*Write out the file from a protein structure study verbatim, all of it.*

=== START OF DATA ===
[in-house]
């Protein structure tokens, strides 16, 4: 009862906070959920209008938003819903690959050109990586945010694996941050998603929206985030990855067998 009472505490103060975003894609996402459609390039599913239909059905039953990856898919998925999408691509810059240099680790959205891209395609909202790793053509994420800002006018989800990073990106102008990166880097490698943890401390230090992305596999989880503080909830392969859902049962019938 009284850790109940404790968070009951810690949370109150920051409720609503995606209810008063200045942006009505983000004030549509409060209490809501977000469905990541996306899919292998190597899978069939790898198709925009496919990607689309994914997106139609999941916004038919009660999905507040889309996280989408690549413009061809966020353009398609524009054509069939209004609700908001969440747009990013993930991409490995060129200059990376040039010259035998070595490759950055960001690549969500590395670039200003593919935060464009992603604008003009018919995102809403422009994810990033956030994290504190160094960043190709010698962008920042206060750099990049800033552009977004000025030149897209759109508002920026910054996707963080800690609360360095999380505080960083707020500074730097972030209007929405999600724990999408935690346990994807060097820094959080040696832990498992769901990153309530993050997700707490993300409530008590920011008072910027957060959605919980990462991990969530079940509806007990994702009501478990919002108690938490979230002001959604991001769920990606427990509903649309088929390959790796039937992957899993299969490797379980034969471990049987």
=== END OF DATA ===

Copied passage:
[in-house]
């Protein structure tokens, strides 16, 4: 009862906070959920209008938003819903690959050109990586945010694996941050998603929206985030990855067998 009472505490103060975003894609996402459609390039599913239909059905039953990856898919998925999408691509810059240099680790959205891209395609909202790793053509994420800002006018989800990073990106102008990166880097490698943890401390230090992305596999989880503080909830392969859902049962019938 009284850790109940404790968070009951810690949370109150920051409720609503995606209810008063200045942006009505983000004030549509409060209490809501977000469905990541996306899919292998190597899978069939790898198709925009496919990607689309994914997106139609999941916004038919009660999905507040889309996280989408690549413009061809966020353009398609524009054509069939209004609700908001969440747009990013993930991409490995060129200059990376040039010259035998070595490759950055960001690549969500590395670039200003593919935060464009992603604008003009018919995102809403422009994810990033956030994290504190160094960043190709010698962008920042206060750099990049800033552009977004000025030149897209759109508002920026910054996707963080800690609360360095999380505080960083707020500074730097972030209007929405999600724990999408935690346990994807060097820094959080040696832990498992769901990153309530993050997700707490993300409530008590920011008072910027957060959605919980990462991990969530079940509806007990994702009501478990919002108690938490979230002001959604991001769920990606427990509903649309088929390959790796039937992957899993299969490797379980034969471990049987």